Why property investors will shift focus in 2018
At first glance, the fact that the commercial property investment market in Northern Ireland was valued at almost £341m last year suggests it is demonstrating resilience and keeping pace with the activity of recent years.
It's just above the five-year average of £324m and, when you consider the impact of ongoing political instability last year, it seems in keeping with recent trends.
When the 2017 figures are further analysed, it is impossible not to recognise the lacklustre performance of the first half of the year and the impact of the £123m sale of CastleCourt Shopping Centre in July, which provided an unusual boost to the third quarter.
On the other hand, alternative assets - which include hotels, car parks, leisure, care homes and medical facilities - are becoming a more popular asset class in Northern Ireland.
Investment in smaller lots continues to be driven by local individuals and families.
The key change in 2017 was the decline in supply of investment properties. The number of properties offered to the open market has declined year-on-year since 2015.
Notably, there have been no significant changes to the average asking price (£4.7m in 2017), the distribution of properties across pricing categories (69% under £1m in 2017) and the dominance of retail assets brought to market (72% of volume in 2017).
While supply has reduced, the demand for good-quality properties has not abated.
During the second half of 2017, there was a trend of competitive bidding for smaller lots with attractive and strong tenants. For example, the Starbucks and Boojum properties on Botanic Avenue, the Caffe Nero premises in Newcastle and Ormeau Road Belfast, and the Greggs properties in Bangor and Lisburn, all attracted significant interest from local investors.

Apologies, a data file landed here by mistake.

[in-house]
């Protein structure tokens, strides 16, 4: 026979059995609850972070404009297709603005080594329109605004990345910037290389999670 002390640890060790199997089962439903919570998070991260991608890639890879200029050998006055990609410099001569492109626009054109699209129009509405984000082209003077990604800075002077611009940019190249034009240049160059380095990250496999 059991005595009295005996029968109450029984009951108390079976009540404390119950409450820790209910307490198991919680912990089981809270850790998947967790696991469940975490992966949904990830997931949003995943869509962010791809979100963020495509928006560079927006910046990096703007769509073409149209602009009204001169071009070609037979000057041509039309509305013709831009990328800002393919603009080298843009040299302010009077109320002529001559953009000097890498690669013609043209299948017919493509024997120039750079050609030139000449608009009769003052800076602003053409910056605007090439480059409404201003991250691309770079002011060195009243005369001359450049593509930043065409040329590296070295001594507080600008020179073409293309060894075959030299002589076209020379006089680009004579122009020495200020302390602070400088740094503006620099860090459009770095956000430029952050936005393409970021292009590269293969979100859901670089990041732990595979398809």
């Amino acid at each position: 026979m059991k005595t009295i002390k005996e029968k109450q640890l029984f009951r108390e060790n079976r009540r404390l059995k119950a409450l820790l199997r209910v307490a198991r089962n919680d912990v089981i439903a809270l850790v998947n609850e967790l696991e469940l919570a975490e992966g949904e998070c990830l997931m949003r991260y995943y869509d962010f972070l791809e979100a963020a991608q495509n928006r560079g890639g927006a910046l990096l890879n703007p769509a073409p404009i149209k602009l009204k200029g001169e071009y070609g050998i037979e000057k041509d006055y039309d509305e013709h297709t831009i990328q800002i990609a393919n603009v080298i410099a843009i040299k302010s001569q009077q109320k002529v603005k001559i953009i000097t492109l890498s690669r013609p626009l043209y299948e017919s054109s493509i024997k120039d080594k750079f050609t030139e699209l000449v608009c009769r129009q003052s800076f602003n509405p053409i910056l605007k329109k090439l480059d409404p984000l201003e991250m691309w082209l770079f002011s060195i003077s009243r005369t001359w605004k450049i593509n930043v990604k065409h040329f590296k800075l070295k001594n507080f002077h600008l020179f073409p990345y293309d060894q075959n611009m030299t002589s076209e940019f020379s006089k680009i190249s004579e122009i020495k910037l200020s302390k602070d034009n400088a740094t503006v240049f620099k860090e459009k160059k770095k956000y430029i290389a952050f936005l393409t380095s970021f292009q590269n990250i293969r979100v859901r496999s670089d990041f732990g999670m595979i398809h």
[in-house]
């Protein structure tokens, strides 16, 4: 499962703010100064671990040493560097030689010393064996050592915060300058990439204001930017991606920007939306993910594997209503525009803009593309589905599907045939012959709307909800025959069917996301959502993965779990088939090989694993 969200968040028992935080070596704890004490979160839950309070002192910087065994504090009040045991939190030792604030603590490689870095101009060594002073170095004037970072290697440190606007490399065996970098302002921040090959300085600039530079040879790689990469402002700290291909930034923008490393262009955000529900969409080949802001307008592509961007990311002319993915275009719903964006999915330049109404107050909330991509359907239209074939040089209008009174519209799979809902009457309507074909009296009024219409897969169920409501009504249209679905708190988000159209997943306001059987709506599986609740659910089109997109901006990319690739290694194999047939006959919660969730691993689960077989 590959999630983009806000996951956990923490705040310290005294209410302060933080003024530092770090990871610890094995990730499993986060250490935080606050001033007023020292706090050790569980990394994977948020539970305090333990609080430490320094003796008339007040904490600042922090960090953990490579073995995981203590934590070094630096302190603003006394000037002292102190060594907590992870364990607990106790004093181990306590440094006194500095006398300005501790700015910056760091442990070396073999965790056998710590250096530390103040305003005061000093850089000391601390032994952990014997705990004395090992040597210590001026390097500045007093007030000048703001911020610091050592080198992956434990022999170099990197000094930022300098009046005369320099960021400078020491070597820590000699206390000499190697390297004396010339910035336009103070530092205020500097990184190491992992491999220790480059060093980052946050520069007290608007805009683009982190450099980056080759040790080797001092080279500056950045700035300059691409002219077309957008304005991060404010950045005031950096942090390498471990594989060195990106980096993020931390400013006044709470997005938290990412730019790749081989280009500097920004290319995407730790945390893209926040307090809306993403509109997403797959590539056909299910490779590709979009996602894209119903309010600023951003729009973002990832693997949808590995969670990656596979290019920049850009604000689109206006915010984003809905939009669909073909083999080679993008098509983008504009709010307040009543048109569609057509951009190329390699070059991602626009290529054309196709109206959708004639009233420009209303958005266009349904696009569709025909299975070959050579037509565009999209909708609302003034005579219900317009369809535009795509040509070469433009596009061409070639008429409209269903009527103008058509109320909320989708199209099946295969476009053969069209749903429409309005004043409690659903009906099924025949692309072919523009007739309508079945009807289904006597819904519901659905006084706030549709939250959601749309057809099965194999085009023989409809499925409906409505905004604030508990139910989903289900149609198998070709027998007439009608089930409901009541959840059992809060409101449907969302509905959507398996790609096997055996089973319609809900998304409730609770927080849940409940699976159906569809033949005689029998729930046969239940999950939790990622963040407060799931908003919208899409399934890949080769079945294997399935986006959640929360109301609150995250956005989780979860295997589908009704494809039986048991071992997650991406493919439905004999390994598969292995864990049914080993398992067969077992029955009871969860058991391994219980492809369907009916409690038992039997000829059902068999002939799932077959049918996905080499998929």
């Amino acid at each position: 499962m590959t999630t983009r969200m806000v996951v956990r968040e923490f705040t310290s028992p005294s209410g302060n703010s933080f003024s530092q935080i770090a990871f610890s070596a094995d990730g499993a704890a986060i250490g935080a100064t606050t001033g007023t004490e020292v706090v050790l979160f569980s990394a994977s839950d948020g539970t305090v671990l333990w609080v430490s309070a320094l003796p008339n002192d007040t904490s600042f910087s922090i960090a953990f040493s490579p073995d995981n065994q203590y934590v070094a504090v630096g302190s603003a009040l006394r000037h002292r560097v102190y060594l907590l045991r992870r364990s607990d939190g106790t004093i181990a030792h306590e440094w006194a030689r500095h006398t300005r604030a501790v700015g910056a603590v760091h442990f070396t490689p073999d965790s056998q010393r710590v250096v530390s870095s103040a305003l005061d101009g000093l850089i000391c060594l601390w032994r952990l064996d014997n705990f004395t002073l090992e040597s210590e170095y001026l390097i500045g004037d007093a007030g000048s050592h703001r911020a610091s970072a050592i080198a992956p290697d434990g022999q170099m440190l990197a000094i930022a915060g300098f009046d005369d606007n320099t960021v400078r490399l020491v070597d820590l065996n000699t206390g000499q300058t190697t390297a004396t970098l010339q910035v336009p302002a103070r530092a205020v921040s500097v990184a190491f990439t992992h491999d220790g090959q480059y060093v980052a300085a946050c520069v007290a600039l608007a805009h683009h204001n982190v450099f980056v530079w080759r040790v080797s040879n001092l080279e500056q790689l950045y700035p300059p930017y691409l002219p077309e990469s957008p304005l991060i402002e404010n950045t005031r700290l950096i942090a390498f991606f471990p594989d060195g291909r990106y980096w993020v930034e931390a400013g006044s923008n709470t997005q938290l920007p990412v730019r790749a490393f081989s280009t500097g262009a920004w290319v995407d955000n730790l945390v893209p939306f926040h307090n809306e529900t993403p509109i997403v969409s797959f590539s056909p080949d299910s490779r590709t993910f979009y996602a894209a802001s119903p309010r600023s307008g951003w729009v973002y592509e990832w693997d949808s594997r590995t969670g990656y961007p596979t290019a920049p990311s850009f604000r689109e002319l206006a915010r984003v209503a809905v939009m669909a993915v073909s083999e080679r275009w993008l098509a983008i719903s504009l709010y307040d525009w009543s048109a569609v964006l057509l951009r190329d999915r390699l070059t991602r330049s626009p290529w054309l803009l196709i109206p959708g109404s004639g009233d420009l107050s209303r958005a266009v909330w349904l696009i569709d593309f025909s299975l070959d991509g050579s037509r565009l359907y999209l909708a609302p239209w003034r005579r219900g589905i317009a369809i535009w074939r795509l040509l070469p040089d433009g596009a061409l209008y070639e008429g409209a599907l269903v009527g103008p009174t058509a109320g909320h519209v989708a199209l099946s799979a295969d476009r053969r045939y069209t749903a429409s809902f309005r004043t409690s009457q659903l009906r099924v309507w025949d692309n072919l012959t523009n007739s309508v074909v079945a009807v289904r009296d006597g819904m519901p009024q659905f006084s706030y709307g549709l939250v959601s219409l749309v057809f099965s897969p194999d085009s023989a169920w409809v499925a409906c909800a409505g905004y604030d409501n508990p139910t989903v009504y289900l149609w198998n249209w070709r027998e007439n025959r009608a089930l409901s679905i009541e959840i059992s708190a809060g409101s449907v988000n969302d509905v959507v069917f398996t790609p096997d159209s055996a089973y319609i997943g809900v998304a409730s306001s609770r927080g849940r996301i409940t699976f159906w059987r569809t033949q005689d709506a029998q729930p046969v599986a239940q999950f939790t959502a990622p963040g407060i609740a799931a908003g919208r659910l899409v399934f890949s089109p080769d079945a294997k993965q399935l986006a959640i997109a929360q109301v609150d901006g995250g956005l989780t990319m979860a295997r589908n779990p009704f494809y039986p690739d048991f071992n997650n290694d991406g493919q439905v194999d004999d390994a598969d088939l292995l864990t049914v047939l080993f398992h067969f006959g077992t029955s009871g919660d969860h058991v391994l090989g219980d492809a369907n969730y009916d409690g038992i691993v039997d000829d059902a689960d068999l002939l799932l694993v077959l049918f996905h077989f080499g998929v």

Compared with 2017, I believe 2018 will experience a period of relative political stability within the overarching instability.
The difficult first stage Brexit talks concluded with assurances that the Irish border is a priority issue, and Northern Ireland continues to function without the Executive, albeit how effectively is up for debate.
There is no doubt, however, that the restoration of the Executive would be hugely beneficial to business and the commercial property market.
Regardless, the Northern Irish market continues to provide excellent opportunities for owners who want to dispose of good-quality assets.
The level of local interest in good-quality products has grown stronger over the last decade, and will continue to be a driver of deals in 2018, although this will be balanced with continued investor caution and heightened due diligence.
Belfast's dominance as the primary location for investment opportunities will continue to grow in 2018.
This is linked, in part, to the corresponding growth in the alternative investment sector and the significant development of hotels and student accommodation in the city. The diminished quality supply in the traditional sectors of retail and office means that investors are looking beyond the traditional asset classes for opportunities to meet their needs. Therefore we expect to see even more car parks, gyms, care homes and hotels changing hands in 2018.
Neil McShane is director, capital markets, at Lambert Smith Hampton and a fellow of RICS